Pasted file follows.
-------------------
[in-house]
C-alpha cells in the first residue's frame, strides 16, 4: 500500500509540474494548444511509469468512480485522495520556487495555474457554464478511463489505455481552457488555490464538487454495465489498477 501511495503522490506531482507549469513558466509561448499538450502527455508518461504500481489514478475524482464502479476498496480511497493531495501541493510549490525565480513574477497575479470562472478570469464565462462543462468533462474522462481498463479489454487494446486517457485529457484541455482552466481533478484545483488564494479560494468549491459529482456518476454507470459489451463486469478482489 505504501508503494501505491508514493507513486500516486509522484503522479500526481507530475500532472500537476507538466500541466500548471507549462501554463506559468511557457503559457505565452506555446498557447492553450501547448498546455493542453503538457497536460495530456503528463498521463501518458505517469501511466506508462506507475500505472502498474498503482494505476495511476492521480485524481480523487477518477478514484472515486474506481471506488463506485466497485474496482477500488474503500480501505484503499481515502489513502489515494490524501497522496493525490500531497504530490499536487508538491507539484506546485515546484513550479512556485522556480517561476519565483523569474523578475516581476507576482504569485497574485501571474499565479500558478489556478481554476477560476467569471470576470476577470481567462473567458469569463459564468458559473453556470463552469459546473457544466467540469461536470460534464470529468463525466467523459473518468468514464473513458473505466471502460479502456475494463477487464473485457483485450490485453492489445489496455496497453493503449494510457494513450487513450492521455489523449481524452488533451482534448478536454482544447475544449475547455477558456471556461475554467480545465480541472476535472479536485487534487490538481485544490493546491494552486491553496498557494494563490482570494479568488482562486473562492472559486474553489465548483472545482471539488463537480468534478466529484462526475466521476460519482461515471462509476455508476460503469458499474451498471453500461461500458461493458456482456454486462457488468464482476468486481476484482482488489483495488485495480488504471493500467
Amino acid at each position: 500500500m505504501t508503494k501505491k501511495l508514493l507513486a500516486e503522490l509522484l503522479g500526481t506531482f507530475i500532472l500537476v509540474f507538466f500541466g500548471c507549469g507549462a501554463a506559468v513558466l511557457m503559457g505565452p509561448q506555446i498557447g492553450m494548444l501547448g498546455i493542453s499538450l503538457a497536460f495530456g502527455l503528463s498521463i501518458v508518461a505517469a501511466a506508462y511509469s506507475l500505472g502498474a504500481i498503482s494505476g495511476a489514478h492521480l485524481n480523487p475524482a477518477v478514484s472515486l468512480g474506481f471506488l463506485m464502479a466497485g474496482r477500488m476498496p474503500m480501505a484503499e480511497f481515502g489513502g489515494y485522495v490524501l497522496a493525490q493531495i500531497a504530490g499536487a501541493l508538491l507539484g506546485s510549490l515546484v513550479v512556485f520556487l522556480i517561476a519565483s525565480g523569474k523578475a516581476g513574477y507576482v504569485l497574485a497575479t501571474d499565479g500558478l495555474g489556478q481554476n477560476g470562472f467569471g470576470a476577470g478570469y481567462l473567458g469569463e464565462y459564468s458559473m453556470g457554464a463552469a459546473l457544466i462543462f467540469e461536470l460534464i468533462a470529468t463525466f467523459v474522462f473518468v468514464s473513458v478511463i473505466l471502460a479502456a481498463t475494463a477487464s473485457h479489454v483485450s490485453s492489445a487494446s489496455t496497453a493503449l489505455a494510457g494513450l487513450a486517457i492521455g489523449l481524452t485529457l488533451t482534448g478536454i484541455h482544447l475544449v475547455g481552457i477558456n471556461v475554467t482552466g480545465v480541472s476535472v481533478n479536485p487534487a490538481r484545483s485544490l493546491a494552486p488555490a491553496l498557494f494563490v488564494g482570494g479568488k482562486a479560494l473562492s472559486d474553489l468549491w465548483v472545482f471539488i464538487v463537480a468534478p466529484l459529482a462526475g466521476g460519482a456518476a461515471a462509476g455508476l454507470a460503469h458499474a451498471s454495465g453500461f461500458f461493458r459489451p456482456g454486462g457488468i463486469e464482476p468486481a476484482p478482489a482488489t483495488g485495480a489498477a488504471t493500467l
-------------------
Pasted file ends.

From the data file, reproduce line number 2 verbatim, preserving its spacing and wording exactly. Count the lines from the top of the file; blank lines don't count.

C-alpha cells in the first residue's frame, strides 16, 4: 500500500509540474494548444511509469468512480485522495520556487495555474457554464478511463489505455481552457488555490464538487454495465489498477 501511495503522490506531482507549469513558466509561448499538450502527455508518461504500481489514478475524482464502479476498496480511497493531495501541493510549490525565480513574477497575479470562472478570469464565462462543462468533462474522462481498463479489454487494446486517457485529457484541455482552466481533478484545483488564494479560494468549491459529482456518476454507470459489451463486469478482489 505504501508503494501505491508514493507513486500516486509522484503522479500526481507530475500532472500537476507538466500541466500548471507549462501554463506559468511557457503559457505565452506555446498557447492553450501547448498546455493542453503538457497536460495530456503528463498521463501518458505517469501511466506508462506507475500505472502498474498503482494505476495511476492521480485524481480523487477518477478514484472515486474506481471506488463506485466497485474496482477500488474503500480501505484503499481515502489513502489515494490524501497522496493525490500531497504530490499536487508538491507539484506546485515546484513550479512556485522556480517561476519565483523569474523578475516581476507576482504569485497574485501571474499565479500558478489556478481554476477560476467569471470576470476577470481567462473567458469569463459564468458559473453556470463552469459546473457544466467540469461536470460534464470529468463525466467523459473518468468514464473513458473505466471502460479502456475494463477487464473485457483485450490485453492489445489496455496497453493503449494510457494513450487513450492521455489523449481524452488533451482534448478536454482544447475544449475547455477558456471556461475554467480545465480541472476535472479536485487534487490538481485544490493546491494552486491553496498557494494563490482570494479568488482562486473562492472559486474553489465548483472545482471539488463537480468534478466529484462526475466521476460519482461515471462509476455508476460503469458499474451498471453500461461500458461493458456482456454486462457488468464482476468486481476484482482488489483495488485495480488504471493500467